Amazon's move to healthcare - a timeline
Amazon is arguably the tech giant that is making the biggest impact in the healthcare sector. Its most recent annoucement was the news that Amazon Web Services (AWS) is launching an accelerator for healthcare startups. Here we take a look at the key milestones of Amazon's ventures into healthcare so far.
1994 - 1999 Beginnings
Jeff Bezos founds Amazon in Seattle in 1994, as an online retailer of music and DVDs. In 1998 the company expands overseas after purchasing book and music retailers in Europe. In 1999 it adds toys, games and software to its product range.
2006 - Going to the cloud
In 2006 Amazon publically launches Amazon Web Services (AWS), a cloud computing platform and the first of its kind. Customers can access virtual servers through a service called the Elastic Compute Cloud, or EC2; they can also use AWS for file storage.
2017 - 2018 - stepping into healthcare
Amazon creates 1492, a tech-driven development lab. Little is revealed about the lab but there is speculation there are plans to develop a platform for medical records and patient data, a telehealth platform, and health apps for Amazon devices.
In 2018 Amazon Comprehend Medical launches, a cloud-based service that uses machine learning to extract health data from medical text, such as doctors’ notes, clinical trial reports, and patient health records.
Together with Berkshire Hathaway and JPMorgan Chase, Amazon launches Haven, a non-profit healthcare organisation with the aim of improving access to primary care and lower costs for employees of the three companies.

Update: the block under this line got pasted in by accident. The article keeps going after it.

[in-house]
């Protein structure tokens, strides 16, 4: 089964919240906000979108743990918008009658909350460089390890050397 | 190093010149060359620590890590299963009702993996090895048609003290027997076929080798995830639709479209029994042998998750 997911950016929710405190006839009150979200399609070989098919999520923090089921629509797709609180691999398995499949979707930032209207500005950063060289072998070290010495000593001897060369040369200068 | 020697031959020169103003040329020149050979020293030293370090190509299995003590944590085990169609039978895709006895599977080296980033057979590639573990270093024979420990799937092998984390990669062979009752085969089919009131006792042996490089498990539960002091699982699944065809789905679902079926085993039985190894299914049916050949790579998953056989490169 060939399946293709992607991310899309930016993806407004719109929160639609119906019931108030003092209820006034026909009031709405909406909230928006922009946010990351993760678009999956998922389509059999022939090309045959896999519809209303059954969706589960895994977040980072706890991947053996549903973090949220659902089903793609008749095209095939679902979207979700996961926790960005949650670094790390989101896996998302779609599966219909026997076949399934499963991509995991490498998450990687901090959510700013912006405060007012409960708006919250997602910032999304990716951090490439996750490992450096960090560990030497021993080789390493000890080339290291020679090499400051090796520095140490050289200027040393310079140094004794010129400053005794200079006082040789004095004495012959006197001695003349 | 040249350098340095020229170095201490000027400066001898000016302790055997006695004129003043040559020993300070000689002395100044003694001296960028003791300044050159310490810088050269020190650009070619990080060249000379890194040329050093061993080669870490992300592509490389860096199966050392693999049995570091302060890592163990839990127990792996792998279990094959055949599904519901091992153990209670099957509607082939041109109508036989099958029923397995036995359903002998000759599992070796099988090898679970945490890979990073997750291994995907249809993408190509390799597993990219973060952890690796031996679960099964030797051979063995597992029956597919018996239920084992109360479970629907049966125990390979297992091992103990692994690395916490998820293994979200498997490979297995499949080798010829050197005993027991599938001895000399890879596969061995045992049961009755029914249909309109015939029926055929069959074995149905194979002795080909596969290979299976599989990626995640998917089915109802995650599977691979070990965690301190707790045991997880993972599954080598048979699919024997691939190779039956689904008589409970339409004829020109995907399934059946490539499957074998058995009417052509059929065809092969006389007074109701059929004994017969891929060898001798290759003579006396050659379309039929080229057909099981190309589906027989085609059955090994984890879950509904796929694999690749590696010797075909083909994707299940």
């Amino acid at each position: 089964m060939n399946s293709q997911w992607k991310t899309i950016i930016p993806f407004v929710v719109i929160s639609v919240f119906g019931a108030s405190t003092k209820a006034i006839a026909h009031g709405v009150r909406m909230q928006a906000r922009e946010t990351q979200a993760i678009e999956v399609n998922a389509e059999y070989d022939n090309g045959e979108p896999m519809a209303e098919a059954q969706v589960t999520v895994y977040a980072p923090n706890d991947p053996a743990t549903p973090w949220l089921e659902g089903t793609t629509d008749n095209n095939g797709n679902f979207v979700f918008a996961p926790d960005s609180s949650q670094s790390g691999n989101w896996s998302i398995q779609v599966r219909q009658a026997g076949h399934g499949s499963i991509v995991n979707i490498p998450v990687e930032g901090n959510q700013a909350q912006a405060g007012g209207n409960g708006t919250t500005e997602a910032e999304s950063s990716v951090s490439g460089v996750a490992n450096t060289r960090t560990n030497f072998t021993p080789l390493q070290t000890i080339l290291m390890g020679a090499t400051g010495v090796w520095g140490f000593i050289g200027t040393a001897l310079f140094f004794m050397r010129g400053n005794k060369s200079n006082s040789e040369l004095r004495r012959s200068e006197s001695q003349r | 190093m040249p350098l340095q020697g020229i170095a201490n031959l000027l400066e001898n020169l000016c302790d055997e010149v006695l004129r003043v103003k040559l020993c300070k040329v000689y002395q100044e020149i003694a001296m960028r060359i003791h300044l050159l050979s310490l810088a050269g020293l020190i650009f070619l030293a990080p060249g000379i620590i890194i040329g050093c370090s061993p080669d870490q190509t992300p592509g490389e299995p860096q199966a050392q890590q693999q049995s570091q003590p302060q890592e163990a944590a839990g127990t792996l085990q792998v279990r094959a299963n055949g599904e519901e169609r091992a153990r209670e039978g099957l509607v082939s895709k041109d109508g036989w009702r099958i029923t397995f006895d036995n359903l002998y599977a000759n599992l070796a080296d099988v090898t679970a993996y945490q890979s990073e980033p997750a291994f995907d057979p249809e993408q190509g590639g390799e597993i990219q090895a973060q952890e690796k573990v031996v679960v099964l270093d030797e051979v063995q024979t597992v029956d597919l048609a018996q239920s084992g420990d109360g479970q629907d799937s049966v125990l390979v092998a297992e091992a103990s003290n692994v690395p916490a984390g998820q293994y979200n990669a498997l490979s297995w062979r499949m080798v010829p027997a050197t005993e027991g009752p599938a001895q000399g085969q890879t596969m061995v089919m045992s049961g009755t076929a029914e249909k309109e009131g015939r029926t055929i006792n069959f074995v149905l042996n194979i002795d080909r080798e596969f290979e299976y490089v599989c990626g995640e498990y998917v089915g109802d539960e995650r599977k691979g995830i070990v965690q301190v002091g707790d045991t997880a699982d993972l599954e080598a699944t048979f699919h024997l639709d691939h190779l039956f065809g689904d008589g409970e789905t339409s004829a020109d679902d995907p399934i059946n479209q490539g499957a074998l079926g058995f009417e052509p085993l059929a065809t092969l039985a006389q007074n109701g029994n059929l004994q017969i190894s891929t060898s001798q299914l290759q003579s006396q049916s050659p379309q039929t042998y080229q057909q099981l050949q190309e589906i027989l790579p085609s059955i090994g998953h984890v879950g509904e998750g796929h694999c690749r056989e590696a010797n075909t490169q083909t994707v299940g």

2019 - acquisitions and partnerships
Amazon acquires online pharmacy PillPack. It also acquires Health Navigator, a startup that develops APIs for digital healthcare services.
The NHS announces a partnership with Amazon to enable elderly people, blind people and other patients who cannot easily search for health advice on the internet to do so through Alexa, Amazon's AI-drive voice assistant.
2020 - Amazon Care
Haven announces it is ceasing operations, reportedly due to the company's inability to gain sufficient market share, and competition with the three founding businesses' own healthcare schemes.
Amazon Care launches, a medical care programme for the company's employees offering both face-to-face and telehealth services. The plan gives employees access to urgent and primary care services, including COVID-19 and flu testing, vaccinations, treatments, preventative care, sexual health and prescription requests.
The first of 20 planned health centres opens in Dallas, Texas, in partnership with healthcare provider Crossover. Part of Amazon Care, the centres offer in-person care to the company's employees. Other clinics are located in Detroit, Louisville, Phoenix and the San Bernardino/Moreno Valley area of California.
Amazon Halo is released, a wrist-worn wearable that features temperature monitoring and sleep tracking. Using machine learning, it can analyse tone of voice to help the wearer understand how they sound to other people, capturing moods like positive, tired, or annoyed.
2021 - expansion
Amazon Care becomes available to businesses in Washington state. There are plans to roll out the service out to all US 50 states in the summer.
AWS Healthcare Accelerator for startups in the public sector launches. The four-week programme focuses on solutions like remote patient monitoring, voice technology, analytics, patient engagement, and virtual care.
Amazon Pharmacy is set to launch in the US in November, which will let customers make pharmacy transactions through the Amazon website and receive unlimited free deliveries if they have a Prime membership.